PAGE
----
Thursday, April 16, 2009

take insolvent banks into receivership and wipe out the stakeholders – senior creditors included. This would be nationalisation by another name

TO BE NOTED: From the FT:

Stress tests deepen headache for Obama

By Edward Luce in Washington

Published: April 16 2009 18:17 | Last updated: April 16 2009 18:17

Many US presidents – the past two included – begin their terms vowing to focus on domestic problems, but end up obsessed with foreign policy. For Barack Obama, who on Friday travels to Trinidad for the Summit of the Americas, having stopped off to visit Felipe Calderón, his Mexican counterpart, that switch may come unusually quickly.

Mr Obama is feted abroad, even if he is finding it harder than his predecessors to impose Washington’s agenda on the world. But the realities of dealing with an increasingly multi-polar world pale in comparison to the growing migraine he faces at home.

Within the next two weeks the Obama administration is to release some results of the long-awaited “stress tests” of the nation’s 19 largest banks. If truth be told, these tests could have been finished in an afternoon many weeks ago. But the administration pushed back the day of reckoning to buy some breathing space.

The political climate has since only deteriorated, even if the economy has shown one or two “green shoots” of recovery. Those shoots could easily be killed off by the severe frost of a bank recapitalisation exercise gone wrong. Given the weak hand at Mr Obama’s disposal, nobody should count on a successful roll-out.

With only $32bn (€24bn, £21bn) left of the $700bn in Troubled Asset Relief Pogramme (Tarp) funds – or possibly as much as $135bn depending on how you account for the Treasury’s commitments – Mr Obama will almost certainly lack the cash to recapitalise bank balance sheets. And Congress is in no mood to grant him any more.

There are three possible ways round this.

First, the stress tests could show that the banks will survive any further economic decline over the next few months. For this Panglossian approach to succeed, the administration would have to convince the markets that its tests were sufficiently stressful – a tall order should it produce a straight flush of 19 unlikely solvencies.

Second, the tests could reveal significant capital shortfalls. The Treasury would then give viable banks six months to raise the difference from the private markets. Goldman Sachs, probably the most robust of the group, has expressed confidence that it can do this. But the markets are volatile. To declare a shortfall that the Treasury cannot instantly plug may be to risk another meltdown, triggering a crisis of confidence in Mr Obama’s whole approach to the credit crunch.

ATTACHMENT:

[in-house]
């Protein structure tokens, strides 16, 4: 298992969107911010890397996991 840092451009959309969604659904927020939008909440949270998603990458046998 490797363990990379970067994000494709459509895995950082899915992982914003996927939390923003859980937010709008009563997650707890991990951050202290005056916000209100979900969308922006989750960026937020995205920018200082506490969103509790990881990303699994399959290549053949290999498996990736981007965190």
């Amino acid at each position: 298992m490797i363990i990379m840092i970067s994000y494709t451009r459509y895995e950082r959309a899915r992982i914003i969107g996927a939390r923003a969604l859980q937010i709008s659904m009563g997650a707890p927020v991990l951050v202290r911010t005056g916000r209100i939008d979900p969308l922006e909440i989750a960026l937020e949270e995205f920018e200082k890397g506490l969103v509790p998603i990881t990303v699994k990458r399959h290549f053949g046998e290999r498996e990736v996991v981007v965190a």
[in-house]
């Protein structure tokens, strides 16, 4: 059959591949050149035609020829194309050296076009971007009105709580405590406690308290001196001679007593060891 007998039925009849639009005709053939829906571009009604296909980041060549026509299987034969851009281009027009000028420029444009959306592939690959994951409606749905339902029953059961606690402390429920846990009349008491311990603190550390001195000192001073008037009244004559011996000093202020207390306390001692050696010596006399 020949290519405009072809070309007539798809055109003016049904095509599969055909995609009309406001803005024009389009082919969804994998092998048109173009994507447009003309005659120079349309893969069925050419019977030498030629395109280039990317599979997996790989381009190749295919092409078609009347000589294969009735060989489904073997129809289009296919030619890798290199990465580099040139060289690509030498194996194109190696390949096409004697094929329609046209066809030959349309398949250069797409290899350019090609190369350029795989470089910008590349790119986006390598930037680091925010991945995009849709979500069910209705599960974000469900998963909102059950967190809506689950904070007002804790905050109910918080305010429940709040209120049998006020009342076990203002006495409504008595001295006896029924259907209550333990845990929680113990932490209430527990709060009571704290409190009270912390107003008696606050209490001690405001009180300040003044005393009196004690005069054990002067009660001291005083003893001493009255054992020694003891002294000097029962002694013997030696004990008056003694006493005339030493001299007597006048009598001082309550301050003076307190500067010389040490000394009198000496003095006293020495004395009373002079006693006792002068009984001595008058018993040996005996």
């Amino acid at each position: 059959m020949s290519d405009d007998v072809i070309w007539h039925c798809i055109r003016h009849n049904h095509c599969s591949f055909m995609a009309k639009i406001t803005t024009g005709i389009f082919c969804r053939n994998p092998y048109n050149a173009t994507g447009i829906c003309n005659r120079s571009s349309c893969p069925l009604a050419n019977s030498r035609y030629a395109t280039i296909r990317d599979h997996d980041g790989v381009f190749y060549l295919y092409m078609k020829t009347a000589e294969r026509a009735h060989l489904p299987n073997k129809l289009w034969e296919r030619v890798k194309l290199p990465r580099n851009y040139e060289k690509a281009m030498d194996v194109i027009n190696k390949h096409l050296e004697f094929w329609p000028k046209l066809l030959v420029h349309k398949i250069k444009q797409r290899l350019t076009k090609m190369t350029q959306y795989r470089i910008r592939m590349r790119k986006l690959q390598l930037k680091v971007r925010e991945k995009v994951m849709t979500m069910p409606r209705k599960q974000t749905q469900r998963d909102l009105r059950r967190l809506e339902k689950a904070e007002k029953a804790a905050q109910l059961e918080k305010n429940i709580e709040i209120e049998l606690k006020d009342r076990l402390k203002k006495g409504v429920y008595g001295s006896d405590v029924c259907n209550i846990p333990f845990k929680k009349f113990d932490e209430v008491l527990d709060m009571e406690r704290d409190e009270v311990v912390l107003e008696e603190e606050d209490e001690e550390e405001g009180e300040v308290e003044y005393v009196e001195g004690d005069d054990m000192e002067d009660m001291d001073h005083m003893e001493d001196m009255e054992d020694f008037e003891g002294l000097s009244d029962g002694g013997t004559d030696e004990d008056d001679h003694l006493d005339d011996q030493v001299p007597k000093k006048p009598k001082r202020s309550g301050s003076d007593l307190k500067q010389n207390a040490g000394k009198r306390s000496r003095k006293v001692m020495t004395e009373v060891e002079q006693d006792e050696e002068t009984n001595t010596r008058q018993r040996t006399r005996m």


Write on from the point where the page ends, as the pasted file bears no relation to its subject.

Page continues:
Third, Mr Obama could take insolvent banks into receivership and wipe out the stakeholders – senior creditors included. This would be nationalisation by another name. But both Tim Geithner, the Treasury secretary, and the president have all but ruled out a step they consider politically almost as toxic as the assets they wish somebody would buy.

Mr Obama always has the option of saying he has changed his mind. The stress tests revealed a far worse picture than imagined, he might say, leaving a temporary takeover of the leading banks as the only viable option. Or he could spend some of his considerable political capital appealing to Congress to authorise more funds to recapitalise the banks.

Neither option is remotely attractive. But hoping that a rising economy will float the banks clear of the rocks would risk an even worse, and more expensive, shipwreck a few months down the line. It is an unenviable quandary so soon into his term of office.

Meanwhile, the mood music is getting steadily uglier. On Wednesday, fringe Republican groups entertained the country with a collection of “tea parties”, protesting at tax increases. The fact that Mr Obama is cutting taxes for the large majority of Americans, albeit by small amounts, did not damp their sense of outrage.

The fact, also, that this “grassroots” protest was heavily sponsored by Fox News, Rupert Murdoch’s “fair and balanced” channel (meaning that it was, in fact, an “Astroturf” rather than a “grassroots” event) should not remove its underlying message. Most Americans – Democrats included – detest bailing out Wall Street. Whose side is Mr Obama on, they wonder: the banks’ or the public’s?

In a private meeting Mr Obama recently warned senior bankers that he was the only thing standing between them and the “pitchforks”. As time goes on, he may be forced by politics, as much as economics, to conclude that nationalisation is the least of all evils.

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